“Conduct any work that could generate engineered nanoparticles in an enclosure that operates at a negative pressure differential compared to the worker’s breathing zone. Examples of such enclosures include gloveboxes, glove bags, and laboratory bench-top or floor-mounted chemical hoods. In some cases, the air reactivity of precursor materials may make it unsafe to perate in a negative pressure glovebox and a positive pressures box may be used if it has passed a helium leak test. If a process (or subset of a process) cannot be enclosed, then use other engineered systems to control fugitive emissions of nanomaterials or hazardous precursors that might be released. For example, use a local exhaust system like a “snorkel hood.”
- Do not exhaust effluent air reasonably suspected to contain engineered nanoparticles whose hazards are not well understood. Whenever practical, filter it or otherwise clean (scrub) it before release.
- HEPA filtration appears to effectively remove nanoparticles from air, at least to particles as small as 2 nanometers in diameter. Below that size, data suggests that filter performance degreades as particles experience ‘thermal rebound’ and reaerosolization from the filter matrix.
- Minimize the dispersal and environmental release of nanomaterials. Carry out all manipulations of engineered nanoparticles in a glove box, glove bag, chemical fume hood, or other airborne contaminant control system. Whenever practical, remove (scrub or capture) the contaminant from the effluent from such a control system before the effluent is released into the general environment. If it is not practicable to handle dispersible nanoparticles in such a containment system, conduct a document the results of a hazards analysis before using alternative hazard controls.
- Exhaust the effluent from ventilated enclosures outside the building whenever feasible. Filters, scrubbers or bubblers appropriately used to treat unreacted precursors and may also be effective in reducing nanomaterial emissions. If using portable bench top HEPA filtered units, exhaust them through ventilation systems that will carry the effluent outside the building whenever possible.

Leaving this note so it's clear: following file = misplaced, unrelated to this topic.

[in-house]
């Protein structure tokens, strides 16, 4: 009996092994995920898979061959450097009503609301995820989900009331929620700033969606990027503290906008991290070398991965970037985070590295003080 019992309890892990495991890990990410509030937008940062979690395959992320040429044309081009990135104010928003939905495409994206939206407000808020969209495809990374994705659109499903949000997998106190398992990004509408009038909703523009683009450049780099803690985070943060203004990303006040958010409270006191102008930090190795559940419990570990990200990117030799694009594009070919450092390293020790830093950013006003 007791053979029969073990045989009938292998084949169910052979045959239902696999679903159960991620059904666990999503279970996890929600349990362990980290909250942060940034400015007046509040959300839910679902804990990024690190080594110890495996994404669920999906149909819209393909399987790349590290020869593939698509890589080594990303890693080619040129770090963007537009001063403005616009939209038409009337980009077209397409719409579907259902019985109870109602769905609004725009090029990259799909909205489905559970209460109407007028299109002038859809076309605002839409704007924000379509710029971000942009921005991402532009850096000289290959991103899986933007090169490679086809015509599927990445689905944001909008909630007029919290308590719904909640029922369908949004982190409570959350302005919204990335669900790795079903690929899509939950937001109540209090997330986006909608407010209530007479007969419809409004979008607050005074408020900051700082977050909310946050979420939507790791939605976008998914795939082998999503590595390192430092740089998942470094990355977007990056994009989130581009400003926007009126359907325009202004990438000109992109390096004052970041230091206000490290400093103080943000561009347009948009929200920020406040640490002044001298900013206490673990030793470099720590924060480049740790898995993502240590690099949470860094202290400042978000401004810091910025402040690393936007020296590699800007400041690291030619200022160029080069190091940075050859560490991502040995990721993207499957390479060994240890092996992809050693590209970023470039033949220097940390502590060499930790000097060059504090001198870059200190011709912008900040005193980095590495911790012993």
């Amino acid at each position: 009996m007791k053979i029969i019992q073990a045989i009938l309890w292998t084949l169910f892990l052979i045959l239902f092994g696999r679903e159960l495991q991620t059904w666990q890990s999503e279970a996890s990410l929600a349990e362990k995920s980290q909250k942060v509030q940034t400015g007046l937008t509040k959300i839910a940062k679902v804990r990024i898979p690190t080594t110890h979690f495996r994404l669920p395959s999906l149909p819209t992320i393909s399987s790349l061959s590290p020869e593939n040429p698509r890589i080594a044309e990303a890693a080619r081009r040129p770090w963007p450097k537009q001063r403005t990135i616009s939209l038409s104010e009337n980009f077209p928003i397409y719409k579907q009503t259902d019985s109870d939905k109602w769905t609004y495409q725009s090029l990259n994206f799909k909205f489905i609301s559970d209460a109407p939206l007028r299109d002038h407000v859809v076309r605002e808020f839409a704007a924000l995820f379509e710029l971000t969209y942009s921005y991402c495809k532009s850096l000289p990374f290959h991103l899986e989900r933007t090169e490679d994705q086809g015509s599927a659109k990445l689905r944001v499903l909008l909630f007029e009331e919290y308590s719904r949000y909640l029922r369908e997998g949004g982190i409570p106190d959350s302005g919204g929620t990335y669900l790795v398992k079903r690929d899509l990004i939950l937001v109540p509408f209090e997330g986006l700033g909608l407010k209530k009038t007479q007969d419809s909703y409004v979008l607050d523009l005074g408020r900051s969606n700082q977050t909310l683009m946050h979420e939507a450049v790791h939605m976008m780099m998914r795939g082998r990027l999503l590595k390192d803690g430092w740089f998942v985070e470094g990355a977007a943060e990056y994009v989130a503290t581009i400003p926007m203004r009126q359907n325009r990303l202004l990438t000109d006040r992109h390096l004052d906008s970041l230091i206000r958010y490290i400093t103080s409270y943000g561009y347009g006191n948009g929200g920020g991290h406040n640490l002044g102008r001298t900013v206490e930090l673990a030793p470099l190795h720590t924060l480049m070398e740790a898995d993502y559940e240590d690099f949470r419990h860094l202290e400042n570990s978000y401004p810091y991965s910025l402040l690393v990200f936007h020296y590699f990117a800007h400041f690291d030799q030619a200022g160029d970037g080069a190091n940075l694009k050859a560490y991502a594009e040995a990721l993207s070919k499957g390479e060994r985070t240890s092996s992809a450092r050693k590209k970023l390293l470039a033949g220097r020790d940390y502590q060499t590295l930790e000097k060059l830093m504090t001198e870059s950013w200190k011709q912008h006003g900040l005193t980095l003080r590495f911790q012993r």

- If it is not feasible to duct HEPA-filtered treated exhaust air outside the building:
- Follow the guidance in ANSI Z9.7, American National Standard for Recirculation of Air from Industrial Process Exhaust Systems.
- Conduct a hazards assessment and implement appropriate engineering controls. (Examples of such controls include periodic air monitoring, and an accurate warning/signal capable of initiating corrective action or process shutdown before nanoparticles could be exhausted or re-entrained into the work area).
- Do not use horizontal laminar-flow hoods (“clean benches”) that direct a flow of HEPA-filtered air into the user’s face to control exposure to nanomaterials.
- Consider exhausting Type II biological safety cabinets, in which free nanomaterials are handled, directly to the exterior (hard ducted) or through a thimble connection over the cabinet’s exhaust. Air from inside the cabinet, even if HEPA-filtered, should not be recirculated within the laboratory except as provided for in ANSI Z9.7, American National Standard for Recirculation of Air from Industrial Process Exhaust Systems.
- Maintain and test the effectiveness of exhaust systems and components as specified by the manufacturer. Evaluate equipment previously used to synthesize, handle or capture nanoparticles for contamination and incompatibility before reusing or disposing of it.
- Evaluate equipment previously used to synthesize, handle or capture nanoparticles for contamination and incompatibility before removing, remodeling, repairing, reusing, or disposing of it. Due to the potential for residual contamination use appropriate cleaning methodologies (i.e., wet wiping).”1
1. U.S. Department of Energy, Nanoscale Science Research Centers, “Approach to Nanomaterial ES&H,” 6-7 (Rev. 3a May 12, 2008) .